With the Super Bowl grandstands spilling onto Tampa's Dale Mabry Highway late Sunday evening, unofficially handing off to baseball season, the Yankees can plan on reporting to that same strip of pavement for the beginning of their own journey.
The expectations are high, as they should be with the levels of stakes involved. After all, if baseball crowned a Hot Stove champion, the Yankees almost certainly would have won that prize.
Having doled out a combined $441 million to secure five free agents -- CC Sabathia, A.J. Burnett and Mark Teixeira, plus returning players Andy Pettitte and Damaso Marte -- Yankees general manager Brian Cashman said last week that the heavy lifting is complete.
"We're always keeping our eyes and ears open, but I wouldn't expect anything further at this stage, or anything significant," Cashman said. "The [Steinbrenner] family has allowed us to do so much this winter, and we're hopeful that all this stuff plays out well for us in the summer."
With payroll inching closer to last year's $209 million mark, the Yankees came to terms last week with Pettitte on an incentive-laden one-year contract. As one of the final cogs in assembling the machine that manager Joe Girardi will lead to battle, the deal proved to be an exercise in compromise.
The Yankees said all along that they wanted Pettitte to be the last addition to their rotation, a type of presence who could help younger players adjust to New York, as well as Sabathia and Burnett -- players who still may have bumps here and there as they feel out the process. But they were not going to break the bank to make it happen.
Pettitte likewise wanted the Yankees, saying so numerous times as the season drew to a close, but negotiations grew -- as Cashman said, "more complicated." Pettitte earned $16 million in each of the last two seasons and, on the advice of agents Randy and Alan Hendricks, was reluctant to accept such a large pay cut.
Wielding a leverage crop of Phil Hughes, Alfredo Aceves and Ian Kennedy among those who would have competed for the fifth rotation spot, the Yankees instead found common ground with Pettitte. He agreed to a base $5.5 million salary, with incentives that could push the deal's value to $12 million.
"I guess it does take a shot at your pride a little bit," Pettitte said last week. "But when you put all that aside, I wanted to play for the New York Yankees. That was the bottom line. I wanted to be there and play in that new stadium."
The dreaded injury crops for February and March will eventually hit the baseball world, and can always change the landscape somewhat. But as of now, the Yankees' rotation projects to be comprised of Sabathia, Burnett, Chien-Ming Wang, Pettitte and Joba Chamberlain.
Cashman said the club has no intention of shuffling Chamberlain off to the bullpen, despite a looming innings issue, since Pettitte's addition adds depth and the ability to skip starts when necessary. As the 23-year-old right-hander said, "It's just nice to know what I'm going to do the entire year."
That doesn't necessarily mean there won't be changes, as the Yankees ready for the business of playing baseball -- and answering about details of Joe Torre's to-be-released book in their spare time.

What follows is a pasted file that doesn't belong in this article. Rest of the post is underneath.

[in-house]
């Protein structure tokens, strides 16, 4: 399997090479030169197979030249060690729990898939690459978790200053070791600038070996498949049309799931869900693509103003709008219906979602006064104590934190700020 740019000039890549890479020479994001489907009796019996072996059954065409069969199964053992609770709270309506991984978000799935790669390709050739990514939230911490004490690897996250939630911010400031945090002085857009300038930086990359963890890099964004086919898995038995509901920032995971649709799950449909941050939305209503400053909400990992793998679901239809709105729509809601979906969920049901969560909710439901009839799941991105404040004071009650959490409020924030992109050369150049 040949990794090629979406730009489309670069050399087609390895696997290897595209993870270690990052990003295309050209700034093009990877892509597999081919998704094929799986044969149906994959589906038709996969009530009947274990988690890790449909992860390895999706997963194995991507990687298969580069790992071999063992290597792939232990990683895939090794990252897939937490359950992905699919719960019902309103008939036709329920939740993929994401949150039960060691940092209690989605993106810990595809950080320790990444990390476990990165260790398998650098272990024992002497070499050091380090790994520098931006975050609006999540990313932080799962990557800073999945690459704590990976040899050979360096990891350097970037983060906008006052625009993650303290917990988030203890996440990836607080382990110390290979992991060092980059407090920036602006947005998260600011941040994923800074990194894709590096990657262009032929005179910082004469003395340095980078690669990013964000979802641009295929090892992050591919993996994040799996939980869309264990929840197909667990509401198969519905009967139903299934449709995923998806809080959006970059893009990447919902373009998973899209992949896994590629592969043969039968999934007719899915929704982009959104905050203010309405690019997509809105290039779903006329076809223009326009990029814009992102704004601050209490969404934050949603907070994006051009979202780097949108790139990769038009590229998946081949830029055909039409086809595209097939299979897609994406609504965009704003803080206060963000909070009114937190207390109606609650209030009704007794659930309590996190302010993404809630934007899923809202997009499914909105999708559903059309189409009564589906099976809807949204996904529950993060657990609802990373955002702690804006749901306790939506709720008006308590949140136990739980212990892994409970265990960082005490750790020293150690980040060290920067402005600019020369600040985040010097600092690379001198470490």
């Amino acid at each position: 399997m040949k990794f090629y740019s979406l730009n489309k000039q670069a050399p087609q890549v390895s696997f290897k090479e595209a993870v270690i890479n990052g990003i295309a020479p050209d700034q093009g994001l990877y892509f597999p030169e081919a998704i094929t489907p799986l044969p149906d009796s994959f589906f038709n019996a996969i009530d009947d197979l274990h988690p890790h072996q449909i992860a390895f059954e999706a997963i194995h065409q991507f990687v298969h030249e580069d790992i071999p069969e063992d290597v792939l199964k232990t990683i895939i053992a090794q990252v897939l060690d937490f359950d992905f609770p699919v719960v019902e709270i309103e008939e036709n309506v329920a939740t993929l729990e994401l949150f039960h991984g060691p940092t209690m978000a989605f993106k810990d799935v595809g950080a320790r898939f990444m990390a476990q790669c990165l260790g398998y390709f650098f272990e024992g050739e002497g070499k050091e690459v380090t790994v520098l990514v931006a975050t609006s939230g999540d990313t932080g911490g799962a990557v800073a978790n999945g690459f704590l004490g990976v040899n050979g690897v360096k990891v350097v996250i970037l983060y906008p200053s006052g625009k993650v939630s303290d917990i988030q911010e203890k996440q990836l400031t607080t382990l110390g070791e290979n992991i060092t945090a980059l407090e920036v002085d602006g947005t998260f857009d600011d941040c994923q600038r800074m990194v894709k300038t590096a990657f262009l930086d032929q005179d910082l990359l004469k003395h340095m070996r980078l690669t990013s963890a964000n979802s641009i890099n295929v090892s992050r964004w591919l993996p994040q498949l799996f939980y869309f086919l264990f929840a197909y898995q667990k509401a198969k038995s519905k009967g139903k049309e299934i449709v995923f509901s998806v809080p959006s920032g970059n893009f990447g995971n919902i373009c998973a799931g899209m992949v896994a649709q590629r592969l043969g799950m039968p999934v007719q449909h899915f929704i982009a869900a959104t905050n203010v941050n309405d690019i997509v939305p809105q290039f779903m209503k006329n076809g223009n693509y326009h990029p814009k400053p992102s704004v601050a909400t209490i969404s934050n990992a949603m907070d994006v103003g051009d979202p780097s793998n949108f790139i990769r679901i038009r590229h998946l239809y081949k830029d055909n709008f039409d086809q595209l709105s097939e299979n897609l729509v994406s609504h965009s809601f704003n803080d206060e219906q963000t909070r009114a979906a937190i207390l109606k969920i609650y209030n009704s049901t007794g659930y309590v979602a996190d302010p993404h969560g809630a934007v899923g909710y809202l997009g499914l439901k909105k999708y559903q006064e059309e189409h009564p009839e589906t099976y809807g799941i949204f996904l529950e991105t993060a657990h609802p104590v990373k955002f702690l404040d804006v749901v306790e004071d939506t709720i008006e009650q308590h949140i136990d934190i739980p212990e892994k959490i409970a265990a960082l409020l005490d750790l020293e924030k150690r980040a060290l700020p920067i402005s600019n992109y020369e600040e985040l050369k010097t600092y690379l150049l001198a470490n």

Most prominently, the Christmas investment of an eight-year, $180 million contract to Teixeira displaced Nick Swisher, who was projected to be the Yankees' Opening Day first baseman when he was acquired from the White Sox in November.
The Yankees do not think highly of Swisher as a center fielder, leaving him out of the spring competition that will take place between Brett Gardner and Melky Cabrera.
With Johnny Damon entrenched as the Opening Day left fielder and Hideki Matsui due back from knee surgery as the designated hitter, Swisher is set to compete with Xavier Nady to start in right field -- that is, if both are still wearing pinstriped uniforms by the time April rolls around.
Not so secretly, the Yankees called around to gauge interest in Swisher and Nady last month, finding that there were takers for both players.
But with no great rush to trade either, Cashman appears set with the idea of heading to Tampa with both on the roster, ready to be moved as a chip if the market suddenly increases or if the Yankees' needs change.
Nady avoided arbitration with a one-year, $6.55 million contract and will be a free agent after this season; as a Scott Boras client, he will almost certainly test the waters. By comparison, Swisher is under contract for three more years at $22.05 million, including a $1 million buyout for his 2012 option.
It is notable that Swisher adds some versatility with his ability to play the corner outfield spots and first base. If the Yankees were to deal one of the outfielders -- the Braves, Giants, Nationals and Reds all sniffed around -- it is believed that they would prefer to trade Nady, but in large part because of his contract status.
That decision, one that may or may not ever come to fruition, appears to be the only remaining point of business in what certainly proved to be yet another busy Yankees winter.
Bryan Hoch is a reporter for MLB.com. This story was not subject to the approval of Major League Baseball or its clubs.